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A Hidden Contributor to Climate Change — Asthma Inhalers

Photo, hand holding an inhaler
  • Paige Huffman
    Paige Huffman

    Program Assistant, Controlling Health Care Costs, The Commonwealth Fund

  • Emily Hough headshot
    Emily Hough

    2021–22 U.K. Harkness Fellow in Health Care Policy and Practice

  • Paige Huffman
    Paige Huffman

    Program Assistant, Controlling Health Care Costs, The Commonwealth Fund

  • Emily Hough headshot
    Emily Hough

    2021–22 U.K. Harkness Fellow in Health Care Policy and Practice

  • Three-quarters of the 25 million Americans with asthma use pressurized metered-dose inhalers, which have a substantial carbon footprint

  • Dry-powder asthma inhalers are a viable alternative that would reduce emissions contributing to climate change

More than 34 million Americans live with a chronic lung disease; more than 25 million have asthma. Because of increases in air pollution and allergens like mold and pollen, as well as other effects of climate change, the rates of respiratory diseases are rising. In the U.S., the standard treatment for asthma is a pressurized metered-dose inhaler, but these devices have a marked carbon footprint that is contributing to climate change.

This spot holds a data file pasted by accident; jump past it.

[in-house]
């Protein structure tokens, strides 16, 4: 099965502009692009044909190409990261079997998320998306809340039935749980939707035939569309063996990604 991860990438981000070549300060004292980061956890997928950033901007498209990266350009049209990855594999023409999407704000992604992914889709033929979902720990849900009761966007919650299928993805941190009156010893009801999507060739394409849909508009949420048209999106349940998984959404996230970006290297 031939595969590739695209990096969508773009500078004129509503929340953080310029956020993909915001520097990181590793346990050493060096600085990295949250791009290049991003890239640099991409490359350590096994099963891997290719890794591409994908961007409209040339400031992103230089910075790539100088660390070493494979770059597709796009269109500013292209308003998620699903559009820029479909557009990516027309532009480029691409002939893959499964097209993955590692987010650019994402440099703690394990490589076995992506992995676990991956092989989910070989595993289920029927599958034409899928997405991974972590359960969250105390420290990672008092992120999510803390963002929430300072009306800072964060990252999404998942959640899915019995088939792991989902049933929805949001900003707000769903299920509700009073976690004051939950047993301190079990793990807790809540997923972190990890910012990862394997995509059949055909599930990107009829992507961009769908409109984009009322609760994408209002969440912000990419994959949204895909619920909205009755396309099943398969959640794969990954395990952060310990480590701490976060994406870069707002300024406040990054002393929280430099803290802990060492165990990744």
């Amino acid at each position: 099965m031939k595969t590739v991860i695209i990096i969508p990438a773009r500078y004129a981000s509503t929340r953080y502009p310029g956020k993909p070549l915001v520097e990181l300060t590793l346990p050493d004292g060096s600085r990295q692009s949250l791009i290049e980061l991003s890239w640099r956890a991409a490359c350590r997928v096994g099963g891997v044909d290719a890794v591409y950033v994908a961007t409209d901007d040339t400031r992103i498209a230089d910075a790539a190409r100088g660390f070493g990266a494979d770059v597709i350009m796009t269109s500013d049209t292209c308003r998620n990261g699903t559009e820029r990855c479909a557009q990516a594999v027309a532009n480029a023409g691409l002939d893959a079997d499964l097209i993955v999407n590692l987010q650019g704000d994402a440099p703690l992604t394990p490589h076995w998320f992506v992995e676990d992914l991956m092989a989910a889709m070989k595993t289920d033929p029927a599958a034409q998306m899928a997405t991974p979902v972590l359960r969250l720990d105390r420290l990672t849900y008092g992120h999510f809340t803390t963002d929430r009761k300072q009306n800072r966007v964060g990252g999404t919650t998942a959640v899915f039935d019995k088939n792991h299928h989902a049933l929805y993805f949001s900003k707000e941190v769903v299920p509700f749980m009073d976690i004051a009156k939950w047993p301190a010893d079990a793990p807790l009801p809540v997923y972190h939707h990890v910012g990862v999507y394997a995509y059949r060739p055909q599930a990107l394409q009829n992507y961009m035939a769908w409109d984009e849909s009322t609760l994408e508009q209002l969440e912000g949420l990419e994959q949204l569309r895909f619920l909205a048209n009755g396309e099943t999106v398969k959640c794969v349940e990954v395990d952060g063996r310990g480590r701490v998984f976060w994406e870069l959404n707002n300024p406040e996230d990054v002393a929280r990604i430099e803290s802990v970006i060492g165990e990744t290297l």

In this post, we’ll examine how other countries have worked to reduce emissions from inhalers while effectively treating respiratory diseases, and steps that U.S. policymakers, health care systems, and industry leaders could take to do the same.

A Greener Inhaler

In 2020, metered-dose inhalers made up 75 percent of inhalers in use in the United States, with the equivalent emissions impact of driving half a million cars for a year. The outsized carbon footprint of these inhalers is a result of hydrofluoroalkanes (HFAs), the active propellant that administers the medication in the inhaler. HFAs were an improvement from the original propellant in metered-dose inhalers, chlorofluorocarbons (CFCs), which damage the ozone layer. HFAs have no impact on the ozone layer but still have 1,000 times the global warming potential of carbon dioxide.